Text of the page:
Additionally, Shakespeare portrays the dangers of being blinded by glory and honour, as there is a tendency for others to manipulate such people as pawns for their own self-interest. From the beginning of the play, Shakespeare establishes Hotspur as being aggressive and extremely valiant – he unhesitatingly rebels against the divine force of King Henry. Henry’s description of Hotspur as an “infant warrior” illustrates him as being psychologically misguided and implies that he possesses a child-like naivety, making him wildly susceptible to irrational decisions. In the same vein, his tendency to chase after honorific ideals, instead of practically thinking and planning, undermines his capability as a military strategist, with Northumberland calling him a “wasp-stung and impatient fool”. This presents him as being typically liable to rash knee-jerk responses. The “wasp-stung” imagery exemplifies him as being blinded by constant arousals of honour from the dire reality at hand, as we are made aware of his dispositional and intellectual limitations – fundamental flaws which are known to his allies. Worcester decides to not inform Hotspur of Henry’s offer of peaceful reconciliation in order to protect his own welfare. Aware of Hotspur’s impetuous nature, Worcester instead incites Hotspur, who is “governed by a spleen”, into committing his unprepared army for battle after falsely informing him of alleges slurs against his family – provoking him to furiously defend his family’s distinguished name, which ultimately ends in the defeat of his army. Thus, it can be said that Hotspur’s obsession with honour makes him heavily vulnerable to manipulation, contributing to the futile downfall of his army and himself.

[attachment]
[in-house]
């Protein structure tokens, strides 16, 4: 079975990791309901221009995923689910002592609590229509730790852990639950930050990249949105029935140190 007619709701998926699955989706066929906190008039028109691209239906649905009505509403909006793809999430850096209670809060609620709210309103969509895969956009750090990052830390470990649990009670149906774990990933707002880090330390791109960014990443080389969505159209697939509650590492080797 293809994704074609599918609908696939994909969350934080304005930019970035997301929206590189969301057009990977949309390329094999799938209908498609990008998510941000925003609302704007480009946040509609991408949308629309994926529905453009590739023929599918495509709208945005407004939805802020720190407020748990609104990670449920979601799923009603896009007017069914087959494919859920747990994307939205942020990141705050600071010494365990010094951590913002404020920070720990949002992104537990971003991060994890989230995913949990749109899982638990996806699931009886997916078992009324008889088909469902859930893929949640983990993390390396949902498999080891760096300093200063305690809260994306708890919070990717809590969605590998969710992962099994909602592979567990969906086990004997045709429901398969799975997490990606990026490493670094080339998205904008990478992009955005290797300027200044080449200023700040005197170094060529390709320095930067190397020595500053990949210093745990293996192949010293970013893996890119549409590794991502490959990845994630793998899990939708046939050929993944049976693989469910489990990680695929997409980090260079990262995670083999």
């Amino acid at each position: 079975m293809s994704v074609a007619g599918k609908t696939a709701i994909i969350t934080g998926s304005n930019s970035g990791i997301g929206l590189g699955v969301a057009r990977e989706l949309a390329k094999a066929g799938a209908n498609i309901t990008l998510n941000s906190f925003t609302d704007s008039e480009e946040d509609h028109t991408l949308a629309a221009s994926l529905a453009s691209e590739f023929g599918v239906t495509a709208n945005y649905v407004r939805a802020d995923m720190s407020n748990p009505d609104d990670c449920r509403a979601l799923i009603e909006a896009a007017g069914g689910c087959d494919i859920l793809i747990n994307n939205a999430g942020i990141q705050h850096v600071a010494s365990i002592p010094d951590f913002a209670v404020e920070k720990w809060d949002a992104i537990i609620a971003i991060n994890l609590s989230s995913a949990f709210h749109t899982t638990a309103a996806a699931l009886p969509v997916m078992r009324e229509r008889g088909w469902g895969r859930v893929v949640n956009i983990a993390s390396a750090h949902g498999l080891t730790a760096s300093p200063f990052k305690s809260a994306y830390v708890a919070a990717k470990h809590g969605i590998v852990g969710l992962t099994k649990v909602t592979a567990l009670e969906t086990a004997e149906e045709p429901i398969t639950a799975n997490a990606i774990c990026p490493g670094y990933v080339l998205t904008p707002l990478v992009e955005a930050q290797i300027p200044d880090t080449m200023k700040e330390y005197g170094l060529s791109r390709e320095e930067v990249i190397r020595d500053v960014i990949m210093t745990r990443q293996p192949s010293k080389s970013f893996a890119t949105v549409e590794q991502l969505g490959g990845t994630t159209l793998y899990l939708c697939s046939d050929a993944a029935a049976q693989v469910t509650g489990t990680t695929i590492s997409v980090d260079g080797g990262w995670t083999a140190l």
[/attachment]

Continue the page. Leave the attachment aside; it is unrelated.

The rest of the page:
For Shakespeare, it is Hal’s intrinsic desire for honour which ultimately forces the unveiling of his true character. He presents Hal as wanting to redeem himself by cleansing himself of the “shame” he has accumulated due to his frequent associations with the tavern, by wearing a “garment full of blood” and acquiring all of Hotspur’s “glorious deeds” after defeating him in battle. Hal’s words and intentions are an emblematic portrayal of the natural tension between his behaviour and the kingly role that he is to assume. He is thrust into the eventual situation where he must assume his “princely privilege” – the Battle of Shrewsbury. Seeing Hal accompany his father to the battlefield, Vernon paints a dazzling picture of Hal riding to battle, “glittering in gold coasts” and “gallantly armed”. We see Hal as a “fiery Pegasus” ordained from the divinity of the royal blood. As an audience we cannot deny the charm of his nobility, as we witness him depart from his previous life of “such barren pleasures” to the prince who “England did never owe so sweet a hope”.  Moreover, his desire to challenge Hotspur for his glory and honour highlights the fact that Hal wants to prove his royal character through heroic actions, simply because he views nobility as something that is acquired through one’s valiant intentions, rather than something that is bequeathed through blood inheritance. He swears to Henry that after he defeats Hotspur he would finally “be bold to tell [him] that [he is Henry’s] son”. Furthermore, we are made aware of his changed attitude towards Falstaff in the battle, as he visibly expresses contempt towards Falstaff’s cowardice, angrily throwing his bottle of sack at him. While he has maintained a strong amity with Falstaff at the tavern, he cannot further tolerate Falstaff’s excessively dishonourable behaviour, exclaiming that it is not the “time to jest and dally”. Such behaviour earns Hal the respect of Henry, who, instead of referring to Hal as his “nearest and dearest enemy”, affectionately calls him “Son Harry”. The entirety of Acts IV and V demonstrate Hal’s inevitable development from a royal icon of bad behaviour to his valiant self. Had the chance to prove his honour during war never arisen, Hal would likely not have had the opportunity to develop the emotional maturity and leadership required for a future king.